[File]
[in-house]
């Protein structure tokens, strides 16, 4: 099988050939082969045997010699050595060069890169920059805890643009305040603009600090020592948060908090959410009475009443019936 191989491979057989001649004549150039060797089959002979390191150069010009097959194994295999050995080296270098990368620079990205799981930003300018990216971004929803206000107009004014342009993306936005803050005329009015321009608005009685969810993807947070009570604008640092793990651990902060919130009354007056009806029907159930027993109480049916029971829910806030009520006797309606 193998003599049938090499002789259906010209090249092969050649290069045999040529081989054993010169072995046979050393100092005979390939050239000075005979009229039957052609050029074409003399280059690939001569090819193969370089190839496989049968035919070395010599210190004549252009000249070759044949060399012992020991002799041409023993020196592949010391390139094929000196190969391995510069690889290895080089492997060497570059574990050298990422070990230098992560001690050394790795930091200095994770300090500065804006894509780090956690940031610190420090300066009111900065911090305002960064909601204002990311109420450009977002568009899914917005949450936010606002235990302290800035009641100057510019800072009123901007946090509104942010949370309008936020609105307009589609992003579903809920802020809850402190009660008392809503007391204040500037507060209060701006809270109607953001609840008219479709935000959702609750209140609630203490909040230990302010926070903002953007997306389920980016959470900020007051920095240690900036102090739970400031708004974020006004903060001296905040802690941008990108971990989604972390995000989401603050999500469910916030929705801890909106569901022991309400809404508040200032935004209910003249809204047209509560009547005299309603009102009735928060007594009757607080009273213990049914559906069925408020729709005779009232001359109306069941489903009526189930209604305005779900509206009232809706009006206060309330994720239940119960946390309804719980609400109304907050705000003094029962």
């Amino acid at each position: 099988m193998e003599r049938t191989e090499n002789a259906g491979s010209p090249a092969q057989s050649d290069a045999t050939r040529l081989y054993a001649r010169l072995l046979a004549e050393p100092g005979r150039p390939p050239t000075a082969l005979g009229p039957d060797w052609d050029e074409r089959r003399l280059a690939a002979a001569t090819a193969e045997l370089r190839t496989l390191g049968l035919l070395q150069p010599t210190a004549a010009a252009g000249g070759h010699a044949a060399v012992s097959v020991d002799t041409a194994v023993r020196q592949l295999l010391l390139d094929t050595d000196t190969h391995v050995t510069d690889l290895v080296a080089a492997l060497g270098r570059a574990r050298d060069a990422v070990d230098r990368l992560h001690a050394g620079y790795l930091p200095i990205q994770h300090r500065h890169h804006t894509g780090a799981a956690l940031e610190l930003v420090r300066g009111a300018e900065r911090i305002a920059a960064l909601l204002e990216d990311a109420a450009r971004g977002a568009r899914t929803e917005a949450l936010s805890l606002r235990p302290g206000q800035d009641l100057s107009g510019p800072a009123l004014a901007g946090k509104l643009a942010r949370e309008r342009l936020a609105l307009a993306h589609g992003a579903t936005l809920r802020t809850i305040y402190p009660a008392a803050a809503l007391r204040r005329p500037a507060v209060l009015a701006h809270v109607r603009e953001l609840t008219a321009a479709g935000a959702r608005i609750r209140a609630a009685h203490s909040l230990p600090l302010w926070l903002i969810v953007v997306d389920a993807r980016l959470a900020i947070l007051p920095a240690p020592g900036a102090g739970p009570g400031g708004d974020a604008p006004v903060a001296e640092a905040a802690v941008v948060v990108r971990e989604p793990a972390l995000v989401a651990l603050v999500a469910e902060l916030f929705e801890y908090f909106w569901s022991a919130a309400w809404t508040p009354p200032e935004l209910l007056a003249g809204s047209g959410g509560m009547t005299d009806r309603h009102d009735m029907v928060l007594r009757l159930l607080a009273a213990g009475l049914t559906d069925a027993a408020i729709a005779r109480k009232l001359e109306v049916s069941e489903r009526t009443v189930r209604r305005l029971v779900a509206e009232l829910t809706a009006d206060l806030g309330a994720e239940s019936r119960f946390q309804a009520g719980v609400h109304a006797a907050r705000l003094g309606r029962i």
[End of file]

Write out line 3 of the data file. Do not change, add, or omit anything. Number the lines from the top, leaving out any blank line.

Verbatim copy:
């Amino acid at each position: 099988m193998e003599r049938t191989e090499n002789a259906g491979s010209p090249a092969q057989s050649d290069a045999t050939r040529l081989y054993a001649r010169l072995l046979a004549e050393p100092g005979r150039p390939p050239t000075a082969l005979g009229p039957d060797w052609d050029e074409r089959r003399l280059a690939a002979a001569t090819a193969e045997l370089r190839t496989l390191g049968l035919l070395q150069p010599t210190a004549a010009a252009g000249g070759h010699a044949a060399v012992s097959v020991d002799t041409a194994v023993r020196q592949l295999l010391l390139d094929t050595d000196t190969h391995v050995t510069d690889l290895v080296a080089a492997l060497g270098r570059a574990r050298d060069a990422v070990d230098r990368l992560h001690a050394g620079y790795l930091p200095i990205q994770h300090r500065h890169h804006t894509g780090a799981a956690l940031e610190l930003v420090r300066g009111a300018e900065r911090i305002a920059a960064l909601l204002e990216d990311a109420a450009r971004g977002a568009r899914t929803e917005a949450l936010s805890l606002r235990p302290g206000q800035d009641l100057s107009g510019p800072a009123l004014a901007g946090k509104l643009a942010r949370e309008r342009l936020a609105l307009a993306h589609g992003a579903t936005l809920r802020t809850i305040y402190p009660a008392a803050a809503l007391r204040r005329p500037a507060v209060l009015a701006h809270v109607r603009e953001l609840t008219a321009a479709g935000a959702r608005i609750r209140a609630a009685h203490s909040l230990p600090l302010w926070l903002i969810v953007v997306d389920a993807r980016l959470a900020i947070l007051p920095a240690p020592g900036a102090g739970p009570g400031g708004d974020a604008p006004v903060a001296e640092a905040a802690v941008v948060v990108r971990e989604p793990a972390l995000v989401a651990l603050v999500a469910e902060l916030f929705e801890y908090f909106w569901s022991a919130a309400w809404t508040p009354p200032e935004l209910l007056a003249g809204s047209g959410g509560m009547t005299d009806r309603h009102d009735m029907v928060l007594r009757l159930l607080a009273a213990g009475l049914t559906d069925a027993a408020i729709a005779r109480k009232l001359e109306v049916s069941e489903r009526t009443v189930r209604r305005l029971v779900a509206e009232l829910t809706a009006d206060l806030g309330a994720e239940s019936r119960f946390q309804a009520g719980v609400h109304a006797a907050r705000l003094g309606r029962i």